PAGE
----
Growing up, my mother would always tell me that a bank job was one of the two best things I could choose for myself (the other being a teacher’s job). Having read The Whisper of the Worms, I am not so sure.
Thobias Mathai, suffering from lung cancer, is told by his doctor that he only has one more year left to live. He decides to return to his home in his home country and meet the mother he has not seen in 20 years. At the airport, on returning, his passport is confiscated and he is informed that he is under investigation for a crime he committed in Smile Bank, where he worked before leaving for the US.
The course of the investigation runs concurrently with Thobias’ flashbacks about his years at Smile Bank, when he struggled to do his work as well as he could, even though the odds were horribly stacked against him. The extent to which the system is messed up is what we come to see as poor Thobias makes a desperate attempt to clear his name and to figure out just what he is accused of. He knows that he will die soon and will be spared the punishment they will mete out to him, but he is unwilling to subject his family to disgrace.
Gradually he becomes aware that he is being accused of frauds that he had brought to the notice of his superiors, but that far from taking action against the real perpetrator, the bank had heaped him with more work and more responsibilities with the bonus of an increment denied thrown in. Eventually, the whistle-blower was held the culprit while the guilty and his accomplices were shielded and paid off.
Thobias, disappointed with the system at work in the bank, resigns, blissfully unaware that he has been made the fall guy.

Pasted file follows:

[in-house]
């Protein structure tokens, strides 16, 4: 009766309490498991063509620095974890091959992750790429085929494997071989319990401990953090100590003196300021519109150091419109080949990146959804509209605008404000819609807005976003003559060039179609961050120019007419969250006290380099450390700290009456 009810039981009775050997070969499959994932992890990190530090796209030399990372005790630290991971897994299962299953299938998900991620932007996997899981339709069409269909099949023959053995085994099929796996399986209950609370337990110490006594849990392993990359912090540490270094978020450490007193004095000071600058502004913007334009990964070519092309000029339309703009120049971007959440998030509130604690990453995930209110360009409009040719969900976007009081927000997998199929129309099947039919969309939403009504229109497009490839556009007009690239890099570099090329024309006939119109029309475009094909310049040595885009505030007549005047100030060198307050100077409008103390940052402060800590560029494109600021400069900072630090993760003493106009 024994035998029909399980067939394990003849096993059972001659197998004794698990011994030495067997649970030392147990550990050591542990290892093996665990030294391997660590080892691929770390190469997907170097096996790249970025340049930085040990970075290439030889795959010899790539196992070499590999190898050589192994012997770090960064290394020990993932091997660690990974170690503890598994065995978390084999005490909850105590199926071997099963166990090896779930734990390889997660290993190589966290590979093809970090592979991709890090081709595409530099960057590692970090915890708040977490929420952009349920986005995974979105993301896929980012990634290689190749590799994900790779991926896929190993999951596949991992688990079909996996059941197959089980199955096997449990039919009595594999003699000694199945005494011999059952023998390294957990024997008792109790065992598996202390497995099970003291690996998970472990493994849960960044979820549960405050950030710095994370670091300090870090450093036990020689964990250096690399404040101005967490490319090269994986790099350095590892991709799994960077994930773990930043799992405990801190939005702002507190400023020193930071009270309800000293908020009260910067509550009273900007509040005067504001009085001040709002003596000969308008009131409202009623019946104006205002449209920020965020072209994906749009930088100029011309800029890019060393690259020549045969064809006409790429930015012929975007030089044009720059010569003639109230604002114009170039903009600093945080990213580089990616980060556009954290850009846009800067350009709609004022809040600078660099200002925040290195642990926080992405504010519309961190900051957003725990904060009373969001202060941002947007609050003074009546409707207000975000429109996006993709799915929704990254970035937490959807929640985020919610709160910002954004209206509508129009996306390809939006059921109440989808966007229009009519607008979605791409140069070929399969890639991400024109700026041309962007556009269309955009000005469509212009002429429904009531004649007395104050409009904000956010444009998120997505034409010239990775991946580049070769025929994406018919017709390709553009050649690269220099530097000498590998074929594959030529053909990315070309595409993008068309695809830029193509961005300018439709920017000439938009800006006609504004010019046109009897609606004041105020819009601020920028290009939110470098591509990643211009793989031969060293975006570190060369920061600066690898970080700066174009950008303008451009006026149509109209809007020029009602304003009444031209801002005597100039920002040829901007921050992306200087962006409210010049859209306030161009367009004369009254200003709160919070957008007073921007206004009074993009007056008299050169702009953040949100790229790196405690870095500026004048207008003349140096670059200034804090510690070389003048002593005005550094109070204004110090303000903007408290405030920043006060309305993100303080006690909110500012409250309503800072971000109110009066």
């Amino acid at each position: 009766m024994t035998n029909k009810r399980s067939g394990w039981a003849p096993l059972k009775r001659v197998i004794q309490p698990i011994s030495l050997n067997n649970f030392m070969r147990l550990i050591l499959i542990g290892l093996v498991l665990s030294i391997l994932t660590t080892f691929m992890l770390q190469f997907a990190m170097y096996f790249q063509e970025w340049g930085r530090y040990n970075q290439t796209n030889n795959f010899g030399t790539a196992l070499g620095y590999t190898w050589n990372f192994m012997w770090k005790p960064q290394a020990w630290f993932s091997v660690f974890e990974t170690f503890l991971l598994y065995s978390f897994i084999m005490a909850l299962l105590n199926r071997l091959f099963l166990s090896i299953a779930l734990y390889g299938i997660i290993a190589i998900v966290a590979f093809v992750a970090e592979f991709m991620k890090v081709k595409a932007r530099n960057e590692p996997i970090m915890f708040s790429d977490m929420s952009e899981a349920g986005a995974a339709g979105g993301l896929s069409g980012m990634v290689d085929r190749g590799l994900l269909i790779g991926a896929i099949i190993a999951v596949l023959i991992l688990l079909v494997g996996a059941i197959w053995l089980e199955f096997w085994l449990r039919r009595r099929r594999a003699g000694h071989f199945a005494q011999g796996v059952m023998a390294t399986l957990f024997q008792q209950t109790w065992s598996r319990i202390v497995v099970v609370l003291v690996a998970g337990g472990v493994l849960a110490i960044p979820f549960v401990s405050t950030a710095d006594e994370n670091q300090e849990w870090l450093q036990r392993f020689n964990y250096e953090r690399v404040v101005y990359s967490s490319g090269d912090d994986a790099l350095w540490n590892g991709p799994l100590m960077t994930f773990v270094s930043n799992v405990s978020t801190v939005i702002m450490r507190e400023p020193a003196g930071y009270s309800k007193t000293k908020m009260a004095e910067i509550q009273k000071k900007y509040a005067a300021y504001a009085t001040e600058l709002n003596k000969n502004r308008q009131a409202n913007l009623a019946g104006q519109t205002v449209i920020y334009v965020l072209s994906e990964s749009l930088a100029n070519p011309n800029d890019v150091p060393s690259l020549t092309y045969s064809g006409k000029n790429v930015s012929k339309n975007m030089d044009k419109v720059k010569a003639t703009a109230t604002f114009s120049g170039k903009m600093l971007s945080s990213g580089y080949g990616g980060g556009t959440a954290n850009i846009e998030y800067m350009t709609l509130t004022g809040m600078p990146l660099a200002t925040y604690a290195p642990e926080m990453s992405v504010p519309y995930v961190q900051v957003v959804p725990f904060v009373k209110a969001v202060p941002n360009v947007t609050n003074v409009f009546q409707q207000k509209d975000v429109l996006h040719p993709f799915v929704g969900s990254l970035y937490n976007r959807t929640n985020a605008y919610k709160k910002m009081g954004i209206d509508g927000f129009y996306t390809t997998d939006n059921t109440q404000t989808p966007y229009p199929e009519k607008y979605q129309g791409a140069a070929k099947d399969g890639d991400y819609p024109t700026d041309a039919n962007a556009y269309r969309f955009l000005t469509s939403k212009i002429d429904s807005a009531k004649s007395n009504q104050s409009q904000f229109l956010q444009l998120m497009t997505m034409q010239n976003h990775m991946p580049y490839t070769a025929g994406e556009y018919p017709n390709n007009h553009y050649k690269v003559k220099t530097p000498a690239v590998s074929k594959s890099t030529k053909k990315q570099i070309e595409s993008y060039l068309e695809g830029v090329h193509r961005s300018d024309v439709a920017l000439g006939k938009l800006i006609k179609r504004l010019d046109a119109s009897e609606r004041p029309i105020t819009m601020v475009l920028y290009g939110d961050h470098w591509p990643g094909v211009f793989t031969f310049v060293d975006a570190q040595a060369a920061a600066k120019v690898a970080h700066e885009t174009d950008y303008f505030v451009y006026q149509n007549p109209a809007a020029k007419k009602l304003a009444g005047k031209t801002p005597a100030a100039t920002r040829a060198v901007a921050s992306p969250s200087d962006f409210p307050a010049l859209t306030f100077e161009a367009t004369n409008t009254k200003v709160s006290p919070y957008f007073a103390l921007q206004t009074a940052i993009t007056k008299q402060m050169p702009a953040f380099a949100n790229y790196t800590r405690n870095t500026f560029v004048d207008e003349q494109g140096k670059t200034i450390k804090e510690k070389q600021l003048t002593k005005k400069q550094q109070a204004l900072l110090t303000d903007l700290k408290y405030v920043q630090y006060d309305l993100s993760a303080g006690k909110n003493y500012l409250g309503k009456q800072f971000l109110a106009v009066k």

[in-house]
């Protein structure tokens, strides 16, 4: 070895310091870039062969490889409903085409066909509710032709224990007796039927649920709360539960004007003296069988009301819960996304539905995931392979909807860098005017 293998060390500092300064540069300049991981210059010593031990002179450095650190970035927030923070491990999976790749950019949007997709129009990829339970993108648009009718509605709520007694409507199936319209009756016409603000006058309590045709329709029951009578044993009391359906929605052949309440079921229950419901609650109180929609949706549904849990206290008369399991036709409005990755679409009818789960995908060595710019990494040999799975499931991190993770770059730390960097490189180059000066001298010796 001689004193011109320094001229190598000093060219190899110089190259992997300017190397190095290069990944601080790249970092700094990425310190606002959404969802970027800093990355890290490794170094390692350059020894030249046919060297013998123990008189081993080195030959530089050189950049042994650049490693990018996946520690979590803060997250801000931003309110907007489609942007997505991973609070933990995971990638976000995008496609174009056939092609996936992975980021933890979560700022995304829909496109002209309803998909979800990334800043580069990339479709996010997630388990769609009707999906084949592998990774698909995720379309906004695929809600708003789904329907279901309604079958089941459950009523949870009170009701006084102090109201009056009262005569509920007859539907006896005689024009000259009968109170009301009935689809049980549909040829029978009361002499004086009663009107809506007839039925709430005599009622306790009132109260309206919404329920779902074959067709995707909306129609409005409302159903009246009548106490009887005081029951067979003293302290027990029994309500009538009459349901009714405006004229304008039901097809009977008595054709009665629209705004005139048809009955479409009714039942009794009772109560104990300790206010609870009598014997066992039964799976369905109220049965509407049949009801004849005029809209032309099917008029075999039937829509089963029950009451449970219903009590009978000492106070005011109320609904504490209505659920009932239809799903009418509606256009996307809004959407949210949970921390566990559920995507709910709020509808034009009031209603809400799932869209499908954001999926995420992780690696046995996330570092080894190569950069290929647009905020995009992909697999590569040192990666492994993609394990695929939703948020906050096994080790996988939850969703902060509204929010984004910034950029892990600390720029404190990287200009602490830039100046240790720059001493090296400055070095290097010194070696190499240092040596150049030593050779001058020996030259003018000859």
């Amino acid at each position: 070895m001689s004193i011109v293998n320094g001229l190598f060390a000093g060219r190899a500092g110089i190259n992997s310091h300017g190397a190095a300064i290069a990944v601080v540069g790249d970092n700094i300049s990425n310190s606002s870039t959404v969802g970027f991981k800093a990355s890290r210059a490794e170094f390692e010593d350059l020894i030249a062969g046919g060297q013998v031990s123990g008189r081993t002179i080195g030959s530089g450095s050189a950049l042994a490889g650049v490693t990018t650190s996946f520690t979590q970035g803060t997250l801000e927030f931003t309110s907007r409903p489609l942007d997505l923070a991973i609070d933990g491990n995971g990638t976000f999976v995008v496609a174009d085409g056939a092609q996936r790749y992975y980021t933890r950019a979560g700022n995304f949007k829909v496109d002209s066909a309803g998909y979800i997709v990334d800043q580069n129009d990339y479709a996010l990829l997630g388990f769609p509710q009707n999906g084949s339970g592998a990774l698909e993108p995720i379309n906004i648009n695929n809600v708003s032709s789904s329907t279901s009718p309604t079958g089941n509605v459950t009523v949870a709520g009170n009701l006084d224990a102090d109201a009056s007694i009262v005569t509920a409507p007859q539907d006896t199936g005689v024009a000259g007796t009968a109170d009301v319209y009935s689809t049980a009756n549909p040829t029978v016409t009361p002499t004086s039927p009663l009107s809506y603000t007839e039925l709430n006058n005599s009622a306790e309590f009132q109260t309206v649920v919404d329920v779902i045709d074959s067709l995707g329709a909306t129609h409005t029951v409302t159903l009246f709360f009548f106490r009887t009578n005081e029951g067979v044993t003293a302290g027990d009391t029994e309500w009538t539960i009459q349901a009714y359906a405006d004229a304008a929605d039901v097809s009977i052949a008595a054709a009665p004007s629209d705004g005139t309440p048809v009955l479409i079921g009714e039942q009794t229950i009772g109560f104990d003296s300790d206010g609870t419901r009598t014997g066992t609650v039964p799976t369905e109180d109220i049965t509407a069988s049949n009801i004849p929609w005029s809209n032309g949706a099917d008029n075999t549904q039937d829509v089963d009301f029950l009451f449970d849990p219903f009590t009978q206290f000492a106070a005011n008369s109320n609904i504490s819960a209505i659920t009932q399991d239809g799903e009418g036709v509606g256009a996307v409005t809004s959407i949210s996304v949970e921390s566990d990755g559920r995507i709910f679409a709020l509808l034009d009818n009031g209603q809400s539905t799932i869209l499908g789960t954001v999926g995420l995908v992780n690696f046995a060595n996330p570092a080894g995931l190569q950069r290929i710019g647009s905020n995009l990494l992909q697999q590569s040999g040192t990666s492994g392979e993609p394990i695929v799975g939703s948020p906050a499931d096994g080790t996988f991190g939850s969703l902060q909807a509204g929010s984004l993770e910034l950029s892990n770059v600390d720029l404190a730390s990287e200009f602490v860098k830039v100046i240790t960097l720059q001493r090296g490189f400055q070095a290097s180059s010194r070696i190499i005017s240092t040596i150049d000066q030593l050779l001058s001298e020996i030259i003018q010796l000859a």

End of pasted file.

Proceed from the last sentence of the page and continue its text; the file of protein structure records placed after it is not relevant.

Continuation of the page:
The sensibilities are right and the author does a great job of recreating village life. Through the writing and the characters, one gets a taste of the author’s philosophy and world view, and the glimpse is admirable. The narrative is interspersed liberally with reminiscences befitting a man who is counting down to his death. These reminiscences are well introduced and enable you to get a deeper sense of the characters and the milieu.
The flashbacks are introduced at just the right moments. Their beauty lies in the fact that while not all of them might take the story forward, they always succeed in throwing light on the character of Thobias himself.
The fictional nation of Marcardia in which the story is set bears a close resemblance to the worst that ails our own country. Like us, the Marcardians adjust their idea of happiness to suit any reduction in the degree of misfortune. The paragraphs which highlight the average Marcardian’s concept of happiness are superb.
The characters are a brilliant exercise in sarcasm. Pannaverse, a senior union leader, bends down to shake hands but his body does not return to its original position at once. Also, because he bares them so often, his teeth have taken over while his lips are nearing extinction.
Smile Bank is so powerful that it becomes a character unto itself. Here managers and those in power imagine halos around their own heads. With a Smiling Donkey as its logo, the bank believes in treating people like donkeys in order to improve their performance.
Characters like Velevendran, Kusagran, Mehman make us feel a mortifying sense of indignation at the indignities that are heaped upon Thobias, just because he won't get asinised for their benefit. The only weapons that Thobias has are his honesty and his sarcasm.